Abstract
When electronhole pairs are excited in a semiconductor, it is a priori not clear if they form a plasma of unbound fermionic particles or a gas of composite bosons called excitons. Usually, the exciton phase is associated with low temperatures. In atomically thin transition metal dichalcogenide semiconductors, excitons are particularly important even at room temperature due to strong Coulomb interaction and a large exciton density of states. Using stateoftheart manybody theory, we show that the thermodynamic fission–fusion balance of excitons and electronhole plasma can be efficiently tuned via the dielectric environment as well as charge carrier doping. We propose the observation of these effects by studying exciton satellites in photoemission and tunneling spectroscopy, which present direct solidstate counterparts of highenergy collider experiments on the induced fission of composite particles.
Introduction
The interplay of excitons and unbound electronhole pairs is at the heart of excitedsemiconductor physics. Due to exceptionally strong electronhole Coulomb interaction and a naturally high sensitivity to spectroscopic methods, atomically thin semiconductors from the class of transition metal dichalcogenides (TMDCs) are perfectly suited to study the fission of excitons. The latter present a prominent realization of composite bosons formed by fermionic constituents and therefore provide insight beyond the specific material class of twodimensional semiconductors. The prominent role of excitons in the optical properties of TMDCs suggests an interpretation of experimental results as well as theoretical prediction in terms of excitons rather than unbound electrons and holes^{1,2,3,4,5}. On the other hand, it is well known that, at a certain excitation density of electronhole pairs, the Mott transition is observed^{6,7,8}. Here a phase where excitons and unbound carriers can coexist evolves into a fully ionized electronhole plasma.
Since excitons are more or less neutral compound bosonic particles, manyparticle renormalization and screening effects in an exciton gas are very different from those in a plasma of unbound electrons and holes, which we refer to in the following as quasifree particles. For this reason, it is highly desirable to quantify the relative importance of excitonic and plasma effects over a wide range of electronhole excitation densities and to learn how it can be manipulated from the outside. It has already been suggested to tune exciton binding energies by electrical doping^{8} and some effort has been devoted to study the influence of dielectric screening on excitons in TMDC semiconductors^{9,10,11,12,13}. In the past, a powerful scheme has been developed to theoretically describe the balance between fission and fusion of excitons and quasifree particles, also termed ionization equilibrium^{14,15,16,17,18,19}, with applications to atomic plasmas and highly excited semiconductors. The scheme relies on the assumption of a quasiequilibrium between plasma and excitons being established before electronhole recombination sets in. This is supported by ultrafast equilibration due to efficient carrier–carrier^{20} and carrier–phonon interaction^{5} as well as exciton formation^{21,22} after optical excitation, see ref. ^{23} for a review.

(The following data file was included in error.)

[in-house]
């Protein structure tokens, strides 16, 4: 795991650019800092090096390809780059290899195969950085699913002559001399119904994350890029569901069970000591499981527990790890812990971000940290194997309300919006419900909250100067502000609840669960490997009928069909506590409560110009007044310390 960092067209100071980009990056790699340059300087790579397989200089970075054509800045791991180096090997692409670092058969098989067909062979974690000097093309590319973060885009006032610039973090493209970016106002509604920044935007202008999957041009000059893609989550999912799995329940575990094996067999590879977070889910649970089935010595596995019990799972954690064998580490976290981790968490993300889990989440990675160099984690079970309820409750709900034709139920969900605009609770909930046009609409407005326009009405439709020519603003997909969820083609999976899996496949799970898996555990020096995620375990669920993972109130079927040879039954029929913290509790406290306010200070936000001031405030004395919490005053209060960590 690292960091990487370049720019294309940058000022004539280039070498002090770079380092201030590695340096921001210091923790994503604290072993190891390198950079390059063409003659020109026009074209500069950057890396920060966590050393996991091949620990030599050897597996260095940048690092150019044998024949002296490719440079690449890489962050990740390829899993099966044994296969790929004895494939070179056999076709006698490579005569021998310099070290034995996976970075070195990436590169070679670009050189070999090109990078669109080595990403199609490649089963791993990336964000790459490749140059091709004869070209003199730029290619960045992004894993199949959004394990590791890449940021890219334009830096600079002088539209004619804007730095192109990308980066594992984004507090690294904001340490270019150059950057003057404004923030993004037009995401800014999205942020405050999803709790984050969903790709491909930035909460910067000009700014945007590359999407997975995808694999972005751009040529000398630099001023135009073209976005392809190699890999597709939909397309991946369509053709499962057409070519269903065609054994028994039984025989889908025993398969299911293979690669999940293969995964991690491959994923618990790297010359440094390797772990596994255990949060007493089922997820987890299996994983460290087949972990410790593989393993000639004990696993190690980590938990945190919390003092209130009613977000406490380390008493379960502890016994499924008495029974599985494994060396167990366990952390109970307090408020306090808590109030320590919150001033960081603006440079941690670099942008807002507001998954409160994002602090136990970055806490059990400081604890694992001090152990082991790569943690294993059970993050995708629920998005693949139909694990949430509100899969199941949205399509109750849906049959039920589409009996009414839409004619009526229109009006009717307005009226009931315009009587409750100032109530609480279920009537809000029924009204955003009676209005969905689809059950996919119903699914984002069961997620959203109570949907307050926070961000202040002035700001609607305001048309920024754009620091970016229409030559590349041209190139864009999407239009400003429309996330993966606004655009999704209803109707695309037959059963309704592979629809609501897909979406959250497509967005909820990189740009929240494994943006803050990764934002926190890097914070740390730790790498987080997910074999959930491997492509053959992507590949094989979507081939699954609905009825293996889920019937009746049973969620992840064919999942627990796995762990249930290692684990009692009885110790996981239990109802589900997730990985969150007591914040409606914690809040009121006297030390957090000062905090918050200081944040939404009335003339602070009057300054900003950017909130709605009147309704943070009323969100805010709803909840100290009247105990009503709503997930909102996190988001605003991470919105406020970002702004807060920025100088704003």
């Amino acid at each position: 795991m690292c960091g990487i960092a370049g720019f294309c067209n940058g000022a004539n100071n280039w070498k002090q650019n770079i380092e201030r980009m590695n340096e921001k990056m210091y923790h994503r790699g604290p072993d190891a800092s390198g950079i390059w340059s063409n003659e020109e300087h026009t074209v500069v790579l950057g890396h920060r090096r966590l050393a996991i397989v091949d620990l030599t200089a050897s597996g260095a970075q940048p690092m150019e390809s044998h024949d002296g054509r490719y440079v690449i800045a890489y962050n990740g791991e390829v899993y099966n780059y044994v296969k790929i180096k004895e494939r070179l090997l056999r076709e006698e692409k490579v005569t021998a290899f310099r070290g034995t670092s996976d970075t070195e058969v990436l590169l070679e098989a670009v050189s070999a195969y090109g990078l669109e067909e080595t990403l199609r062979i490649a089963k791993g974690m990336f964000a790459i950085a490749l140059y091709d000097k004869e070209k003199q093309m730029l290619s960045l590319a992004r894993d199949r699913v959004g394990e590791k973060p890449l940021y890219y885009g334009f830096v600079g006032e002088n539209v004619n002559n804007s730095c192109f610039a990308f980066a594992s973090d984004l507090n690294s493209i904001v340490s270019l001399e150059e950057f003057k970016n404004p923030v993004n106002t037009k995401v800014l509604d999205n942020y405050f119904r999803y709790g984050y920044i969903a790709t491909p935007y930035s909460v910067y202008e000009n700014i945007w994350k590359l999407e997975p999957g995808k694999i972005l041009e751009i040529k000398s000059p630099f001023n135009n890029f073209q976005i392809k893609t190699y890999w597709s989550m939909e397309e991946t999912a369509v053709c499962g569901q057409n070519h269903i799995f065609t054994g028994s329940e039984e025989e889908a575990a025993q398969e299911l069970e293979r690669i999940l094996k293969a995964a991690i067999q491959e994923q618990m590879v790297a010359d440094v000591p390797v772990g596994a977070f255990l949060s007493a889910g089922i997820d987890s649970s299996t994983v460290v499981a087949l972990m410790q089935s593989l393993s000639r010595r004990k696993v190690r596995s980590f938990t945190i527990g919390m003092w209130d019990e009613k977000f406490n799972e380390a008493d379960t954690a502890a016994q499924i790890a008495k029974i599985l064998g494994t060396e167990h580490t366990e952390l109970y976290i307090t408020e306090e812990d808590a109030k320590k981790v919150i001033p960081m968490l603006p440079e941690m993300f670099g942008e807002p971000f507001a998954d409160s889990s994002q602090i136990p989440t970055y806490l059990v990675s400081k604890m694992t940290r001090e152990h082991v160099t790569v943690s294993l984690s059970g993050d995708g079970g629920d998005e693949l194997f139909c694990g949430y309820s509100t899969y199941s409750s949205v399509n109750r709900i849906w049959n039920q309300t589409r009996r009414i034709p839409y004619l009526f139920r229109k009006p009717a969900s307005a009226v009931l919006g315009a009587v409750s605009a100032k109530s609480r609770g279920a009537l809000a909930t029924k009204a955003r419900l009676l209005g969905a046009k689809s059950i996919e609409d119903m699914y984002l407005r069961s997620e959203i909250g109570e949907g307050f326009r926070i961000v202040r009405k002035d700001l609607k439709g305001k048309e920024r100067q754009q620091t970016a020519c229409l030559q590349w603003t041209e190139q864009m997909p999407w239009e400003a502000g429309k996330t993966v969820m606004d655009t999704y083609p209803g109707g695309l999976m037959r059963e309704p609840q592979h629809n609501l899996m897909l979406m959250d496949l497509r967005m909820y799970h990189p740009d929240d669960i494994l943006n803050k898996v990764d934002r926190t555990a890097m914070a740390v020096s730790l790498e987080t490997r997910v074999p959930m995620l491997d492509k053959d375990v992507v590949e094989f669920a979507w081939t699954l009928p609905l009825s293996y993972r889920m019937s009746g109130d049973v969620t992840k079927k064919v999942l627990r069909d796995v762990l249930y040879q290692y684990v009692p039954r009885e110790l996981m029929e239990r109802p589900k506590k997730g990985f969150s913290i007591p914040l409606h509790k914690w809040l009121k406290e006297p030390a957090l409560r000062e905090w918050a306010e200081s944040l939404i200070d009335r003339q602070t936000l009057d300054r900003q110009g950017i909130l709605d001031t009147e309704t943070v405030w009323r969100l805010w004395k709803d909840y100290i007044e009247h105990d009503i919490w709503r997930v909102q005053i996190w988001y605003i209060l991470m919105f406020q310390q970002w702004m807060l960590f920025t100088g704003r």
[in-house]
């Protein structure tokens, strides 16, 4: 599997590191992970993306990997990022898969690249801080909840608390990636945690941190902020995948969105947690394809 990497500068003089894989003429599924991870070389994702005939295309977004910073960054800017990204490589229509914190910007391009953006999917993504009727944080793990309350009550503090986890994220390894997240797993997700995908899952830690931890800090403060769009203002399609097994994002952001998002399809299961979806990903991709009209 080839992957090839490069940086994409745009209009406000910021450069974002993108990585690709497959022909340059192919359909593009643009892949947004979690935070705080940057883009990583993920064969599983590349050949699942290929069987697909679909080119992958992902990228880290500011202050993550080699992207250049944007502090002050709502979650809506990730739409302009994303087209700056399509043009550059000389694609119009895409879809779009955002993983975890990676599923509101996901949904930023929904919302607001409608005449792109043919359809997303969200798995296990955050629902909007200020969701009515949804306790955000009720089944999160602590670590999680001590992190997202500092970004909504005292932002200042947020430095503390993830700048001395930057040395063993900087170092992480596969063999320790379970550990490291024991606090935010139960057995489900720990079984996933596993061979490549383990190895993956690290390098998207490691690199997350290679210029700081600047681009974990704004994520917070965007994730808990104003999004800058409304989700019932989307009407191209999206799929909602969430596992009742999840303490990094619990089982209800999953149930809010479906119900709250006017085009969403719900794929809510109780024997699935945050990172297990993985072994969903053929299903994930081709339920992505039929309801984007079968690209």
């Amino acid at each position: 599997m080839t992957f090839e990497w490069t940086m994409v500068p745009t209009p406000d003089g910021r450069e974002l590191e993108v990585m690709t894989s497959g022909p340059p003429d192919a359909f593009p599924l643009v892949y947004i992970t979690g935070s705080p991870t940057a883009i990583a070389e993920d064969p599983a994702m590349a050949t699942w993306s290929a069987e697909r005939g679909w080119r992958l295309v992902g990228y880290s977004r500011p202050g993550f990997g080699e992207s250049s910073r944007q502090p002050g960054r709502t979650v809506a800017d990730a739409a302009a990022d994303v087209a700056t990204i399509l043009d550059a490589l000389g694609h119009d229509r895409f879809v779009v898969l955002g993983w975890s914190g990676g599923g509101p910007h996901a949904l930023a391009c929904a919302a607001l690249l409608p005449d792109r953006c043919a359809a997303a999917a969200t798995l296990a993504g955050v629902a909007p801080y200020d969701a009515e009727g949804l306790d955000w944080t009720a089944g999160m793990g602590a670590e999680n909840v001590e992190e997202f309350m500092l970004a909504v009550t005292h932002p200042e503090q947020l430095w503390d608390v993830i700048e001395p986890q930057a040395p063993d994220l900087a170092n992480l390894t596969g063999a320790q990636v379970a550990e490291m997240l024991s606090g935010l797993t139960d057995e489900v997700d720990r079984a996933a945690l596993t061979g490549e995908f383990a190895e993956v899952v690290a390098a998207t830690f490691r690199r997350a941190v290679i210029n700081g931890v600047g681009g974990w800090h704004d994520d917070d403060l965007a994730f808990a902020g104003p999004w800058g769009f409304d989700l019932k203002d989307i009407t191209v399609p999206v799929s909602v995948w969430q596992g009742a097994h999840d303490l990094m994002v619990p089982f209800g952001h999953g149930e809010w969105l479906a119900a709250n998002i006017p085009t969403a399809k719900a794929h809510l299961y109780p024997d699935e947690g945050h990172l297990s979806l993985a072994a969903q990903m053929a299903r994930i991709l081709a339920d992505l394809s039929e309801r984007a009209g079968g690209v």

Experimental verification of the ionization equilibrium has been achieved in GaAs quantum wells using THz spectroscopy to probe transitions between 1s and 2pexciton states^{23,24}. A similar technique in the midinfrared range has been applied recently to monolayer WSe_{2} ^{22}. Alternatively, the fractions of excitons and plasma can be determined from their contributions to photoluminescence spectra^{25} in combination with additional photoluminescence simulations.
Here we show that a phase largely dominated by excitons at elevated excitation densities and its abrupt transformation into an electronhole plasma at the Mott transition are found at room temperature in monolayer TMDC materials. At low densities, exciton fission due to entropy effects is predicted. We demonstrate that the thermodynamical balance between fission and fusion of excitons and quasifree particles can be directly manipulated by the choice of dielectric environment as well as charge carrier doping. We also suggest that new ways to quantify the fission–fusion balance are angularresolved photoemission spectroscopy (ARPES) and scanning tunneling spectroscopy (STS). The observation of excitons by these methods can at the same time be understood as fission of composite bosons, induced by incident photons or applied voltage. Photoemission spectroscopy also gives access to the extent of exciton wave functions via the structure of exciton satellites. To obtain quantitative results for the materials MX_{2} (M = W,Mo and X = S,Se), we build on the theory of ionization equilibrium, combining it for the first time with materialrealistic band structure and Coulomb matrix element calculations that enable us also to study the influence of the dielectric environment. Beyond frequencydependent plasma screening, we additionally include screening due to excitons. The latter is shown to be relevant although it has neither been discussed before in the context of ionization equilibrium nor for twodimensional materials.
Results
Spectral functions and exciton satellites